Consumer spending was up just 0.2 percent in June, the government reported, after having gained 0.7 percent in May, as personal income rose 0.4 percent for the second month straight. Over the past year, personal consumption expenditures (PCE) have climbed 0.3 percent. Core PCE, less food and energy expenses, increased 0.1 percent in June and was up 1.3 percent from a year ago. But in a sign that more jobs and cheap gas may finally be inducing Americans to spend, the Fed reported that consumer credit rose $20.74 billion in June, an annualized rate of 7.3 percent. Revolving credit, mostly credit cards, was up 7.4 percent compared to an increase of 2.1 percent in May.
Vehicle sales rise
Thanks to strong sales of trucks and SUVs, 1.5 million vehicles were sold in July, a 5.3 percent gain year-to-year, according to Autodata. That resulted in an annualized rate of 17.55 million, up more than a million from 12 months earlier. Detroit’s “Big Three” all had good months, with GM’s sales up 6.4 percent, Fiat Chrysler’s 6.2 percent and Ford’s 5.0 percent.
Commodities get bearish
With the slowdown in China a key factor, commodities are in bear territory, as they were at the dawn of the financial crisis in 2008. As measured by the Bloomberg Consumer Comfort Index, 18 of 22 components have recently fallen by at least 20 percent, and market observers forecast more of the same in the coming months. In other economic news, the Commerce Department said the trade deficit rose $2.9 billion, or 7.1 percent, to $43.8 billion in June. The ISM Manufacturing Index dipped to 52.7 in July from 53.5 in June. Later in the week, the ISM Services Index jumped to 60.3 in July from 56 in June, the second best reading since August 2006, and the ISM New Orders Index hit its highest level since 2005. The Labor Department reported that first-time jobless claims were up 3,000 to 270,000; the four-week moving average fell 6,500 to 268,250. Factory orders increased 1.8 percent in June; orders excluding transportation gained 0.5 percent. Plus, CoreLogic said its Home Price Index, which includes distressed sales, was up 6.5 percent in June from a year ago, making it 40 consecutive months of year-over-year increases.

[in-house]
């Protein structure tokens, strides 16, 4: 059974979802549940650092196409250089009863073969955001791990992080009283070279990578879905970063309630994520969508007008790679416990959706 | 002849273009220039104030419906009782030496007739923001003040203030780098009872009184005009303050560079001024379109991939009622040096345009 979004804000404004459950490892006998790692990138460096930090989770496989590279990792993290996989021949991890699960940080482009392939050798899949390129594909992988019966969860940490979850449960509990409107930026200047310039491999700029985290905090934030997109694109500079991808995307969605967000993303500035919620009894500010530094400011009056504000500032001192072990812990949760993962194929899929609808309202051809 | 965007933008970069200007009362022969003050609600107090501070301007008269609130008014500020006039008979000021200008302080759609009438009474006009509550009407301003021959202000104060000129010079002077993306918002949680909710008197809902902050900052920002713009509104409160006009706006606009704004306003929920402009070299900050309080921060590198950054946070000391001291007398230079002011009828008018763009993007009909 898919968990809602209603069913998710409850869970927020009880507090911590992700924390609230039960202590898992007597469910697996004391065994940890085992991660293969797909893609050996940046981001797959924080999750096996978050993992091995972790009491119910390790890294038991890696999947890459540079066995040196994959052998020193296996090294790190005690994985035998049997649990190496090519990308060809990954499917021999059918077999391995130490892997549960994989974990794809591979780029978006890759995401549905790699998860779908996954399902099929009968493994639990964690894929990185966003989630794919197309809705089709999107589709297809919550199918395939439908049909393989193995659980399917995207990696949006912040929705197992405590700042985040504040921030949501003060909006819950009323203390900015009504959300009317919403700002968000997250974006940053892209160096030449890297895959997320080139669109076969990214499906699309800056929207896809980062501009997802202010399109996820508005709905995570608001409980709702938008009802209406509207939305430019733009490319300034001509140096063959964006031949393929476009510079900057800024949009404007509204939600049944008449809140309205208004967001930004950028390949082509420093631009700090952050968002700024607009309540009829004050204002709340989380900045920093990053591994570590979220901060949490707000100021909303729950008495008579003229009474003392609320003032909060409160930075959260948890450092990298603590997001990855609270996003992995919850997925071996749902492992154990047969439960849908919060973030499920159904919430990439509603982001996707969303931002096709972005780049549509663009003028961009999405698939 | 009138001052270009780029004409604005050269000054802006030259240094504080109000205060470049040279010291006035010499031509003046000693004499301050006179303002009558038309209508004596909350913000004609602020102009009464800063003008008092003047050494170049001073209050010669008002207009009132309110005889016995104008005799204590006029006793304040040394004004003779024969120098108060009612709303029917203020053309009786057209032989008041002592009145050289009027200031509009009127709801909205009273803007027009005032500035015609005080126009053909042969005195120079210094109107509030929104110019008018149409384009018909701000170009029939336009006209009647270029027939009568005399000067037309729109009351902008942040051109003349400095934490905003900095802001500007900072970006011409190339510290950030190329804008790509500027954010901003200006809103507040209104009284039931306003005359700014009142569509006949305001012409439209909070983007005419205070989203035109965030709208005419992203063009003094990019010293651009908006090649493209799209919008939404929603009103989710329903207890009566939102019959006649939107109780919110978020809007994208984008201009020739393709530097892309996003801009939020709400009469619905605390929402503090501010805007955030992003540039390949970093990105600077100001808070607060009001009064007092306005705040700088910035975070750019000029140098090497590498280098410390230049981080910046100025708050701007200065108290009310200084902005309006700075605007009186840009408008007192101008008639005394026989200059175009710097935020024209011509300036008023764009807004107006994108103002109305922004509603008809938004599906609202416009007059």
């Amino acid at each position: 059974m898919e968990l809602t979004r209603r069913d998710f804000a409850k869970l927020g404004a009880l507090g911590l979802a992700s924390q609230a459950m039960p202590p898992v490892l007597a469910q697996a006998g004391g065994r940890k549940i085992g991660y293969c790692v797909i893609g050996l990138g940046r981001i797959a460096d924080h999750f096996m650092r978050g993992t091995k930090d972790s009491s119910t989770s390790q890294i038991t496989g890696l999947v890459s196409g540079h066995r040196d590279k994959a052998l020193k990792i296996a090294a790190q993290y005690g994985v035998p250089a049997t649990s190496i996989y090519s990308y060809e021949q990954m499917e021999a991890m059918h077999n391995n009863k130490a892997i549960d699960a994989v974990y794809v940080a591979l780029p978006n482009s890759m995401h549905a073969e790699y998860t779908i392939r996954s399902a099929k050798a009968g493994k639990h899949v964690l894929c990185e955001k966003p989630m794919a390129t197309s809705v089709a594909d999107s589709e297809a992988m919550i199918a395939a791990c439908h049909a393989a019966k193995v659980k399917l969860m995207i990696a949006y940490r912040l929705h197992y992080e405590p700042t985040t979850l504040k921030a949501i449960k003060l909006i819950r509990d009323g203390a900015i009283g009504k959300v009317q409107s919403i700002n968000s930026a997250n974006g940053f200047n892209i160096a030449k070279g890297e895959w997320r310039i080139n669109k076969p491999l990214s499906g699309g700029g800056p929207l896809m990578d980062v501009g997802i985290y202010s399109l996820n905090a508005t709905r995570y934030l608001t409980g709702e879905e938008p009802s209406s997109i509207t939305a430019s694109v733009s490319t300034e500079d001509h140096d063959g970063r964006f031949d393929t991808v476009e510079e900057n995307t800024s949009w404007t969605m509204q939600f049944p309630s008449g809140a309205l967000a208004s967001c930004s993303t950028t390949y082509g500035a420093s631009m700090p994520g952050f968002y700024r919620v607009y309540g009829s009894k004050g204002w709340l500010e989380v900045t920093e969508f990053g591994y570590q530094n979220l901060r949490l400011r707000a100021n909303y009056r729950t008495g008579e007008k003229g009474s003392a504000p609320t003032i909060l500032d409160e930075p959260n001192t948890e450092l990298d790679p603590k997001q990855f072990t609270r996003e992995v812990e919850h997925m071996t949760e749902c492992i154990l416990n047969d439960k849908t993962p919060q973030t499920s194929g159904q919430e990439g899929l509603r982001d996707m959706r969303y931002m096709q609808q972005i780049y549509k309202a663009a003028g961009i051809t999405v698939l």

A look ahead
This week’s releases will include the latest on small business optimism, nonfarm productivity, wholesale and business inventories, retail sales and the Producer Price Index, as well as updates on industrial production and capacity utilization.
This commentary was prepared specifically for local wealth management advisers by Northwestern Mutual Wealth Management Company.
The opinions expressed are as of the date stated on this material and are subject to change. There is no guarantee that the forecasts made will come to pass. This material does not constitute investment advice and is not intended as an endorsement of any specific investment or security. Information and opinions are derived from proprietary and non-proprietary sources. Sources may include Bloomberg, Morningstar, FactSet and Standard & Poors.
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The Dow Jones Industrial Average Index® is a price-weighted average of 30 blue-chip stocks that are generally the leaders in their industry. It has been a widely followed indicator of the stock market since October 1, 1928.
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The 10-year Treasury Note Rate is the yield on U.S. Government-issued 10-year debt.